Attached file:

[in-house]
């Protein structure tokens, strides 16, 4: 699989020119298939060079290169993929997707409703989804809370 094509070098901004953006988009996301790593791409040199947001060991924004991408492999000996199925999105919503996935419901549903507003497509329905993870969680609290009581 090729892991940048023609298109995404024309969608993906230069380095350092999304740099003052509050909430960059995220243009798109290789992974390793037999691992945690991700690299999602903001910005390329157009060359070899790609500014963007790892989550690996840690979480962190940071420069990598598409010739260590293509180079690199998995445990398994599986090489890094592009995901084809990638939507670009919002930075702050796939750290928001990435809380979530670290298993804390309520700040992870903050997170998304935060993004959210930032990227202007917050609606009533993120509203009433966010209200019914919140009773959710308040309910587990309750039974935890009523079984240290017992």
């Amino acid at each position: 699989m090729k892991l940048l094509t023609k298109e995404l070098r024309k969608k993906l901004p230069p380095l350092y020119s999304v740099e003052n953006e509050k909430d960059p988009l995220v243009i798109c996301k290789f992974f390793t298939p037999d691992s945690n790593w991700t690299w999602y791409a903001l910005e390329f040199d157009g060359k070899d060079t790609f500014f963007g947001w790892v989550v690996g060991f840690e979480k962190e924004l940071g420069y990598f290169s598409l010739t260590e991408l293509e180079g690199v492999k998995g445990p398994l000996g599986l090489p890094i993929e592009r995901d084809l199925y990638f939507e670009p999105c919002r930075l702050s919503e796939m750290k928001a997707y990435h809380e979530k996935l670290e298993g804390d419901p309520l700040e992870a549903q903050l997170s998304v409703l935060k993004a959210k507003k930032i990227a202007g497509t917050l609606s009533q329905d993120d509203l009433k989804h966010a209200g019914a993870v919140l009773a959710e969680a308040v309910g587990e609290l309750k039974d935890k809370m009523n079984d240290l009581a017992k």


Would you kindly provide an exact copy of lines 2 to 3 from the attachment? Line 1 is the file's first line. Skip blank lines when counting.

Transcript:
């Protein structure tokens, strides 16, 4: 699989020119298939060079290169993929997707409703989804809370 094509070098901004953006988009996301790593791409040199947001060991924004991408492999000996199925999105919503996935419901549903507003497509329905993870969680609290009581 090729892991940048023609298109995404024309969608993906230069380095350092999304740099003052509050909430960059995220243009798109290789992974390793037999691992945690991700690299999602903001910005390329157009060359070899790609500014963007790892989550690996840690979480962190940071420069990598598409010739260590293509180079690199998995445990398994599986090489890094592009995901084809990638939507670009919002930075702050796939750290928001990435809380979530670290298993804390309520700040992870903050997170998304935060993004959210930032990227202007917050609606009533993120509203009433966010209200019914919140009773959710308040309910587990309750039974935890009523079984240290017992």
């Amino acid at each position: 699989m090729k892991l940048l094509t023609k298109e995404l070098r024309k969608k993906l901004p230069p380095l350092y020119s999304v740099e003052n953006e509050k909430d960059p988009l995220v243009i798109c996301k290789f992974f390793t298939p037999d691992s945690n790593w991700t690299w999602y791409a903001l910005e390329f040199d157009g060359k070899d060079t790609f500014f963007g947001w790892v989550v690996g060991f840690e979480k962190e924004l940071g420069y990598f290169s598409l010739t260590e991408l293509e180079g690199v492999k998995g445990p398994l000996g599986l090489p890094i993929e592009r995901d084809l199925y990638f939507e670009p999105c919002r930075l702050s919503e796939m750290k928001a997707y990435h809380e979530k996935l670290e298993g804390d419901p309520l700040e992870a549903q903050l997170s998304v409703l935060k993004a959210k507003k930032i990227a202007g497509t917050l609606s009533q329905d993120d509203l009433k989804h966010a209200g019914a993870v919140l009773a959710e969680a308040v309910g587990e609290l309750k039974d935890k809370m009523n079984d240290l009581a017992k």